Areas with growing populations should have more GP practices, according to a Scottish doctors’ group.
The country’s population is expected to increase by 7% in the next 23 years, putting pressure on existing GP practices, the British Medical Association Scotland (BMAS) said.
It warned that average list sizes have grown by nearly 100 since 2006, and said further growth would affect patients’ ability to access services.
It wants the Scottish government to provide support for the creation of new practices where there is “significant population growth”, such as areas with new housing developments.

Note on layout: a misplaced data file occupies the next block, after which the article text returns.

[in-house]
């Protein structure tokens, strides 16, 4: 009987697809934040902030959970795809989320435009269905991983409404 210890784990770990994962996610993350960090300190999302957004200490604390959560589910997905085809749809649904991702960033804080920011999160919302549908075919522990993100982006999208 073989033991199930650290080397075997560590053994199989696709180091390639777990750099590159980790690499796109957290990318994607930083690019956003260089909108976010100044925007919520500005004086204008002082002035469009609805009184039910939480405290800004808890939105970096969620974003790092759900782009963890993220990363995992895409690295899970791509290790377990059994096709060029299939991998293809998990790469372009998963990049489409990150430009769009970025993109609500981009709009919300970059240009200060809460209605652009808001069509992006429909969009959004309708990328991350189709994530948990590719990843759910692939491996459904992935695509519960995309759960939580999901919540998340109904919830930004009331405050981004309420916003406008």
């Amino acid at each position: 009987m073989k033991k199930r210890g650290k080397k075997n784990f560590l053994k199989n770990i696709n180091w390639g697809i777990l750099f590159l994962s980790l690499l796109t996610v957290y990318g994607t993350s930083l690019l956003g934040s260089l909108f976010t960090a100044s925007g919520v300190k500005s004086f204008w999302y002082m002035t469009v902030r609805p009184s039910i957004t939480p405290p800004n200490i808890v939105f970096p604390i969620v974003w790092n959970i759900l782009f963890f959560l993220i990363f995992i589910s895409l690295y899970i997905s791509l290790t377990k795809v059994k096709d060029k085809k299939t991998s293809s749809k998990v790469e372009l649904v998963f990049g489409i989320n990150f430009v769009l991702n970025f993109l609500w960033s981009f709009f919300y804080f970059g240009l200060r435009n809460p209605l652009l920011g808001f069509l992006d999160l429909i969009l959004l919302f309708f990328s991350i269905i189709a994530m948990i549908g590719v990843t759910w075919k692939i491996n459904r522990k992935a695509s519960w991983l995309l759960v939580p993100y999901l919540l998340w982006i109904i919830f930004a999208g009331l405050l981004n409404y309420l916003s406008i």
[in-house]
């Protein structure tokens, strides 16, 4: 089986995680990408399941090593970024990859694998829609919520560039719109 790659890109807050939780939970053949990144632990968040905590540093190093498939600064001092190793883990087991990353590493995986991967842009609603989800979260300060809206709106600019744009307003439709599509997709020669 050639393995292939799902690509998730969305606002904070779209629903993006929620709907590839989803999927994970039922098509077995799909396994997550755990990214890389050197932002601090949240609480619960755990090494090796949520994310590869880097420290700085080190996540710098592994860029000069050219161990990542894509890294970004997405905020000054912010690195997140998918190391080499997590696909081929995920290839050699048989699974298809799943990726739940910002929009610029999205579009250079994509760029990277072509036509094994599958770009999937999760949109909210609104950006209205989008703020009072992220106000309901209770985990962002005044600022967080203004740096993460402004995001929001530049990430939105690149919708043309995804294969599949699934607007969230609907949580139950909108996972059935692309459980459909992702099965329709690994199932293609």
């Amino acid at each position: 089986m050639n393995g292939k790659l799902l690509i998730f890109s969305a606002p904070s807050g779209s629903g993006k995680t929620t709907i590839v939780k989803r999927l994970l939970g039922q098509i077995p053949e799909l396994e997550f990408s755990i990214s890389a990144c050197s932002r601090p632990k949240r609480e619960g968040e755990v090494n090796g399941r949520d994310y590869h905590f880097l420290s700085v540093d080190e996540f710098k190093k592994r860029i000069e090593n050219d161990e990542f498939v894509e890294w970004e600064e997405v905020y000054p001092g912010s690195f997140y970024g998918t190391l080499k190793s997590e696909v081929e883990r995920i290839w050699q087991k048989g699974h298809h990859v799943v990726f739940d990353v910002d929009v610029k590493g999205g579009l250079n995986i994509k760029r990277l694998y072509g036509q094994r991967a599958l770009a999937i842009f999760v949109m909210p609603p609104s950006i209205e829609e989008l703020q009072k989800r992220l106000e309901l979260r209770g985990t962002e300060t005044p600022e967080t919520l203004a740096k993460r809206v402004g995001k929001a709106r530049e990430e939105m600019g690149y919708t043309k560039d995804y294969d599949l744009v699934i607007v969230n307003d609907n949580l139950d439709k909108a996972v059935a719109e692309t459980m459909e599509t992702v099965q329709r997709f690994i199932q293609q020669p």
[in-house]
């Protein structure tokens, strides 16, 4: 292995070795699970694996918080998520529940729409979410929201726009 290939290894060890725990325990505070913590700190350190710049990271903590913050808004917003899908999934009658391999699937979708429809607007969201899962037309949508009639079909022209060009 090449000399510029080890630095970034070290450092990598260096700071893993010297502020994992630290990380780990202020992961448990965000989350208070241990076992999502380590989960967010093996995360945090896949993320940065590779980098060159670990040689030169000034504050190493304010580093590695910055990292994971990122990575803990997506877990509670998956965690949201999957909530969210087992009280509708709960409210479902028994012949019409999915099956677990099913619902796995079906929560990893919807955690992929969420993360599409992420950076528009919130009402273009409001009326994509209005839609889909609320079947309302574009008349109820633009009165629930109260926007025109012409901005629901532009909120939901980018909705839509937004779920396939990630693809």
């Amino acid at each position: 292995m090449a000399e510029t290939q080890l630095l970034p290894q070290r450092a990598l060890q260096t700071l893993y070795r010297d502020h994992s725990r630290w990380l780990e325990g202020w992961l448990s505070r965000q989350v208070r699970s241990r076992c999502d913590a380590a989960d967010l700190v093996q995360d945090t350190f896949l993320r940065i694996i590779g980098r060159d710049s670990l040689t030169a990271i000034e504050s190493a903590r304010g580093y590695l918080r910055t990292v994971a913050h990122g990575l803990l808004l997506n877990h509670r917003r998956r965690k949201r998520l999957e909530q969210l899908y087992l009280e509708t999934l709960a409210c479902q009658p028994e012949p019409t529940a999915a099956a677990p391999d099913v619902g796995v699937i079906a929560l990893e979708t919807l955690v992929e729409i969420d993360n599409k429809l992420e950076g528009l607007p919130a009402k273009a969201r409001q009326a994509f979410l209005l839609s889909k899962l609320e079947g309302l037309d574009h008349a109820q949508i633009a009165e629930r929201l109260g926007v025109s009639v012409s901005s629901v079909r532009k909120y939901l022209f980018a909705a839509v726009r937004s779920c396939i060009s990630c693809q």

The BMAS said town planners have a duty to consider the impact of new developments on local health services. It also said that small but growing practices “do not receive sufficient funding to make them financially viable”.
Dr Dean Marshall, chairman of the BMA’s Scottish GPs’ Committee, said: “If we are to improve access and provide the range of services that patients need, then we have to make sure we have the capacity to deliver.
“At present there is no requirement for planning departments to consider the impact of new housing developments on local health services. We believe that it would be common sense to include this as part of the planning process.”
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